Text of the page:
China’s National Supercomputer Centre announced that the prototype for its exascale supercomputer will be completed later this year, ahead of its initial date in 2018. The successful performance and commercialization of the computer is presumed to drastically improve existing 3D printing or additive manufacturing methods.
Over the past few years, the Chinese government and companies in the private sector have been increasingly focused on the development of supercomputers. The Tianhe supercomputer series which feature Tianhe-1 and Tianhe-2, still remains as the most powerful supercomputer series, below the Sunway TaihuLight which was released in mid-2016.
Zhang Ting, a computer engineer based in the National Supercomputing Center of Tianjin located at the National Defense Science and Technology University, revealed earlier this month that in 2020, three years after the completion of the prototype, the exascale computer will be used to its full potential, running a wide range of applications, networks and platforms.
“A complete computing system of the exascale supercomputer and its applications can only be expected in 2020, and will be 200 times more powerful than the country’s first petaflop computer Tianhe-1, recognized as the world’s fastest in 2010,” said Ting.
Still, the general population including technology communities struggle to understand the potential the exascale computing project holds. More importantly, the impact of the launch of an exascale computer on the global technology ecosystem and data-based operations.
Exascale computing is based on a rate of 1,000,000,000,000,000,000 calculations / second – or a quintillion (a billion billion) calculations per second. An exascale computer’s rapid rate of data processing is presumed to optimize any operations or initiatives which include analysis or evaluation of massive volumes of information. Technologies like artificial intelligence (AI) or 3D printing that consider an immense amount of data points can be optimized with exascale computing.
In fact, the developers of the exascale computer specifically emphasized its capability of simulating and operating additive manufacturing processes. The Exascale Computing Project (ECP) development team stated:
“At a quintillion calculations each second, exascale supercomputers will more realistically simulate the processes involved in precision medicine, regional climate, additive manufacturing, the conversion of plants to biofuels, the relationship between energy and water use, the unseen physics in materials discovery and design, the fundamental forces of the universe, and much more.”
Speeds or efficiency of 3D printing or additive manufacturing methods mostly rely on hardware such as 3D printers. 3D scanners, and imaging and editing technologies can improve the designing and prototyping processes but the performance of a computer hardly affects the final phase of additive manufacturing.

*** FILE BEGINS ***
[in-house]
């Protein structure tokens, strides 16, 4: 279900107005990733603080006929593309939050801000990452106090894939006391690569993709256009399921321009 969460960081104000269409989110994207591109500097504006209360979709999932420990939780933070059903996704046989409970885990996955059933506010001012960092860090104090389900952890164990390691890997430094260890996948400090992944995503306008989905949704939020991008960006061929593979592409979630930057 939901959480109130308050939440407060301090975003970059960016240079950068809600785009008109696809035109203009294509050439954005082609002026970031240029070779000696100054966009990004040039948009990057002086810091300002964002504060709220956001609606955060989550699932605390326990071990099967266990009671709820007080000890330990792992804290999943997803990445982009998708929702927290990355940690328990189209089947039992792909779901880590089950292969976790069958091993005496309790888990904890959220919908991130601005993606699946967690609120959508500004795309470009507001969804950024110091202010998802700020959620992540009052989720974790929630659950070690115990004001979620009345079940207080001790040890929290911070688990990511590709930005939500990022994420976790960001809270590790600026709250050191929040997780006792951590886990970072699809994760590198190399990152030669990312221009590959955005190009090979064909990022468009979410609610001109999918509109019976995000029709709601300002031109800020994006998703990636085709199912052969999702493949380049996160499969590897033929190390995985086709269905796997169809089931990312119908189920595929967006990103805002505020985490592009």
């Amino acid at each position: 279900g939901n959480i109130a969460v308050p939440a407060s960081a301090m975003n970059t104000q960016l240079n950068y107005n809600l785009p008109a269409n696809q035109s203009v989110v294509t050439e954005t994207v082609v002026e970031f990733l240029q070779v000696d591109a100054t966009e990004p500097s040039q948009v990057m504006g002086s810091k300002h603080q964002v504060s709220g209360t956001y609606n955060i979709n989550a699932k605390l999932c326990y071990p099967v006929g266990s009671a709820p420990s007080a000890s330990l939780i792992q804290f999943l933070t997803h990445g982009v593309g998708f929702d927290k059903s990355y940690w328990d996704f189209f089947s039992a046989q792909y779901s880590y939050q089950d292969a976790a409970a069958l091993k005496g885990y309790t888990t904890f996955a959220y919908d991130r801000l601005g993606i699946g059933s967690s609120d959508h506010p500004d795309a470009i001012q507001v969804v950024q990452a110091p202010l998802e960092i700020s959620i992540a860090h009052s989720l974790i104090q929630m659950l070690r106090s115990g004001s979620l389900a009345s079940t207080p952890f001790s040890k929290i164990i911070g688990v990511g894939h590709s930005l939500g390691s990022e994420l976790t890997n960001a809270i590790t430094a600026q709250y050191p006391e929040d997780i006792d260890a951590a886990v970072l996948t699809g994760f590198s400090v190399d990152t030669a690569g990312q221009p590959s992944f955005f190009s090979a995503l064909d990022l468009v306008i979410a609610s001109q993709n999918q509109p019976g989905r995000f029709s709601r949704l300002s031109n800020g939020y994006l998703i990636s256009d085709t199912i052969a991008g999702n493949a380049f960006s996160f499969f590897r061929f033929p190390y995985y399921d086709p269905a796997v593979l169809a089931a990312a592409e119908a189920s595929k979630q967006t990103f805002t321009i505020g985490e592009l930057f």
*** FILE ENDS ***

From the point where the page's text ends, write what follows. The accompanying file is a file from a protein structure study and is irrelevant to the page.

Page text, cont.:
However, phases of designing, development and prototyping have proven to be most time consuming and labor heavy for manufacturers because of the accuracy and precision required to produce error-free end products.
Through the usage of an exascale computing-based application, manufacturers will be able to use additive manufacturing technologies to better simulate end products and significantly optimize processes before the last stage of manufacturing.
Stephen Lee, ECP Deputy Director, firmly believes the exascale computer will unlock opportunities for emerging technologies like 3D printing technology to enter a new era of computing and high-performance.
“Computational power is a vitally important tool that enables scientific discovery and assists us in finding solutions to some of our most difficult problems. The quest to achieve capable exascale computing is a quintessential technological challenge that will serve to enable a new generation of insights into such discoveries and solutions,” said Lee.
Discuss in the Exascale Supercomputer forum at 3DPB.com.[Image Sources: People’s Daily, NDSTU]
You May Also Like
New Partnership: BEGO’s Dental Materials Allow Formlabs Customers to 3D Print Crowns & Bridges
BEGO, headquartered in Germany, has been a leader in the dental field for 130 years—and as pioneers in 3D printing for the last two decades, they now specialize in all...
Structo & pro3dure Partnering: Dental Customers Benefit from Expansion of Materials for Velox Ecosystem
Innovative materials once again merge with 3D printing hardware in an international collaboration as Structo announces a partnership with pro3dure to jointly offer products for the dental industry. Structo is...
Shapeways Adopts Envision One cDLM 3D Printing with Henkel Materials
Shapeways, Henkel and EnvisionTEC have put out a video demonstrating the possibilities of a such a three-way partnership. While Shapeways is an expert at providing 3D printing services for its...
More 3D Printing Speakers Lined Up for Next Month’s Additive Manufacturing Strategies
Next month, February 11th through 12th, the third annual Additive Manufacturing Strategies summit, co-hosted by 3DPrint.com and SmarTech Analysis, is returning to Boston for its 2020 edition. The Early Bird registration...
View our broad assortment of in house and third party products.